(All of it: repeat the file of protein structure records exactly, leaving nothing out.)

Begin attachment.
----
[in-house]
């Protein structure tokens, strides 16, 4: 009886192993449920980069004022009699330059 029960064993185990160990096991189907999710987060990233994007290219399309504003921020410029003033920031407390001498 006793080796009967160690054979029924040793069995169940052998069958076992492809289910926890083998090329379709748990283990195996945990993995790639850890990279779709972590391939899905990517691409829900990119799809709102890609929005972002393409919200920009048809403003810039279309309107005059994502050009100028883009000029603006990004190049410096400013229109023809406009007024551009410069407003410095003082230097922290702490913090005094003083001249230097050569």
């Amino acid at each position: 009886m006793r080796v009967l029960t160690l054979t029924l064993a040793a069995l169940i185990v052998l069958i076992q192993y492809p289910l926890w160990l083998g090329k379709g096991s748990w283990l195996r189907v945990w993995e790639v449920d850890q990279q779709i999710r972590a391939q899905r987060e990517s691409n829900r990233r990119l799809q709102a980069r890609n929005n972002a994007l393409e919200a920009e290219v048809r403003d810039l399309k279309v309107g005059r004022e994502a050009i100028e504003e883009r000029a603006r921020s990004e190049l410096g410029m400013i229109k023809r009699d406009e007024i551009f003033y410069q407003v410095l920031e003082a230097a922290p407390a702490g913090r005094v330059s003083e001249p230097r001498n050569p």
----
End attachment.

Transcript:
[in-house]
């Protein structure tokens, strides 16, 4: 009886192993449920980069004022009699330059 029960064993185990160990096991189907999710987060990233994007290219399309504003921020410029003033920031407390001498 006793080796009967160690054979029924040793069995169940052998069958076992492809289910926890083998090329379709748990283990195996945990993995790639850890990279779709972590391939899905990517691409829900990119799809709102890609929005972002393409919200920009048809403003810039279309309107005059994502050009100028883009000029603006990004190049410096400013229109023809406009007024551009410069407003410095003082230097922290702490913090005094003083001249230097050569």
């Amino acid at each position: 009886m006793r080796v009967l029960t160690l054979t029924l064993a040793a069995l169940i185990v052998l069958i076992q192993y492809p289910l926890w160990l083998g090329k379709g096991s748990w283990l195996r189907v945990w993995e790639v449920d850890q990279q779709i999710r972590a391939q899905r987060e990517s691409n829900r990233r990119l799809q709102a980069r890609n929005n972002a994007l393409e919200a920009e290219v048809r403003d810039l399309k279309v309107g005059r004022e994502a050009i100028e504003e883009r000029a603006r921020s990004e190049l410096g410029m400013i229109k023809r009699d406009e007024i551009f003033y410069q407003v410095l920031e003082a230097a922290p407390a702490g913090r005094v330059s003083e001249p230097r001498n050569p």